Childcare Center Outbreak Linked to B.1.1.7 Highlights Importance of Vaccination and Testing
Monday, April 5, 2021 - 12:26pm
Recently, a large outbreak of people diagnosed with COVID-19 was associated with a Dane County childcare center and included the B.1.1.7 variant. Public Health Madison & Dane County contact tracing revealed that the disease spread quickly among children as well as parents and childcare workers. As of today, 21 children and childcare workers have tested positive, and 14 family members of these children or workers have tested positive. Several dozen more close contacts were identified from the 35 people who tested positive.
“We know the variants are more infectious, and younger children can’t be vaccinated yet, so this is an important reminder that we must all continue to take precautions. Get tested if you are showing any symptoms, get your children tested if they are showing symptoms, and get vaccinated as soon as you can. The vaccines are highly effective against severe disease and death from COVID-19 infection, even with the most prevalent variants,” said Janel Heinrich, Director of Public Health Madison & Dane County.
Most of the children associated with the outbreak had very mild symptoms. This point underscores the importance of testing, especially among childcare or school-attending children who show any signs of COVID-19. Asymptomatic children who have a known exposure or household case should also be tested. Symptoms of COVID-19 that are common in children can include fever, cough, fatigue, headache, muscle pain, and nasal congestion. Please don’t mistake these symptoms for seasonal allergies; get tested and rule out COVID-19 first.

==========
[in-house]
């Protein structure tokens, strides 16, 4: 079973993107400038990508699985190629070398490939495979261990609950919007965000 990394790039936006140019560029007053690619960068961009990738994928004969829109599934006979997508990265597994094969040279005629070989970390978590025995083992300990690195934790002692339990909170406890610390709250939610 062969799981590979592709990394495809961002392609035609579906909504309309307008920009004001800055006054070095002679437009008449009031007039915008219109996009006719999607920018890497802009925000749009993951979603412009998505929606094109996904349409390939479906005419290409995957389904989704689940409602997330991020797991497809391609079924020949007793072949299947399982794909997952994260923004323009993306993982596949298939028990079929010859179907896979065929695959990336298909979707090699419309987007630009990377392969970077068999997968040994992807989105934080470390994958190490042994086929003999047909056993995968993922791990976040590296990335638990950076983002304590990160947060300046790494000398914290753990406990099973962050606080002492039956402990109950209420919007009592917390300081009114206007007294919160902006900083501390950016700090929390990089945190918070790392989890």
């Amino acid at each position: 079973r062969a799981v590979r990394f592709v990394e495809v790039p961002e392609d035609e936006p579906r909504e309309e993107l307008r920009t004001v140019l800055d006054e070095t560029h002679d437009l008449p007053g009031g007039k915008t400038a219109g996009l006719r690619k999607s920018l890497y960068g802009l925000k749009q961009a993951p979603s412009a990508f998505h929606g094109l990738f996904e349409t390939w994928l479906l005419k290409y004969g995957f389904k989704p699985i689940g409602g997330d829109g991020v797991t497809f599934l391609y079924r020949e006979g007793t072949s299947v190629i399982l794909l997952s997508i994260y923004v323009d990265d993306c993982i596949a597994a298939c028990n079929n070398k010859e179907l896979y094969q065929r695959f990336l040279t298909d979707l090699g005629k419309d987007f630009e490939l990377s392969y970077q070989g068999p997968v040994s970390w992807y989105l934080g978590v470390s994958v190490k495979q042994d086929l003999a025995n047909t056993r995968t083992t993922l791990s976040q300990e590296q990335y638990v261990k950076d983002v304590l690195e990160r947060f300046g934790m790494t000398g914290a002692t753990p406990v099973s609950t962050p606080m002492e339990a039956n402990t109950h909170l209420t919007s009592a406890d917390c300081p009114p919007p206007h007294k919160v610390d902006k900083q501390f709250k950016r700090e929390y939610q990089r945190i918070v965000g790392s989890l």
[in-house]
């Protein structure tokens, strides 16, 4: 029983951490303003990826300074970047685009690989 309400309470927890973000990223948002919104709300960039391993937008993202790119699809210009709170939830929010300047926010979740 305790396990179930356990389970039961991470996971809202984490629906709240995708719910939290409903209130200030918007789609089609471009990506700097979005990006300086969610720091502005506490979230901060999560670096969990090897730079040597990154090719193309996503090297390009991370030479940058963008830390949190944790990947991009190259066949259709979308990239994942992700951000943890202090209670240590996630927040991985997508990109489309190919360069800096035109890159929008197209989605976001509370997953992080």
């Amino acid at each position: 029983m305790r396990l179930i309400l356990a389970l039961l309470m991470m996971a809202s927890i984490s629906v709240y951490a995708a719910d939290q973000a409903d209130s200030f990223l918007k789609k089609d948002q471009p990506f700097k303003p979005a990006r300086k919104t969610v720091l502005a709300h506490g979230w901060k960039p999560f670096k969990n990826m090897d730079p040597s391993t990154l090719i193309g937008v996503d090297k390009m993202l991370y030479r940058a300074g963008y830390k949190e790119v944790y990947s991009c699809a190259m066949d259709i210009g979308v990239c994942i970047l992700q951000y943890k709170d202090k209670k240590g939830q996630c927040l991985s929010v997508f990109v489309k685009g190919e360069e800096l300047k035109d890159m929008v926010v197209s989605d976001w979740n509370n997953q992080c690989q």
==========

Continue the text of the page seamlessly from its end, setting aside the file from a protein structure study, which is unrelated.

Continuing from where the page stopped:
Another way to reduce transmission within childcare and school settings is for all adults who interact with children to be fully vaccinated. Everyone ages 16 and older is now eligible for COVID-19 vaccine. People can sign up on the Department of Health Service vaccine registry at vaccinate.wi.gov. To find additional vaccination options, visit our website at publichealthmdc.com/vax.
“As more and more adults are vaccinated, I hope we are able to form a circle of protection around our children so that everyone in our community can stay healthy,” said Heinrich.
Variants are prevalent in certain US states, including Florida, Michigan, and Minnesota. Unvaccinated travelers returning to Wisconsin from recent travel are encouraged to follow Centers for Disease Control & Prevention travel guidelines, which include getting tested 3-5 days after returning from travel and staying home and self-quarantining for a full 7 days after travel.
Individuals who test positive for COVID-19 should follow the same isolation guidelines regardless of disease strain; however, more infectious variants make it all the more important to follow public health isolation and quarantine instructions to prevent the spread of disease.
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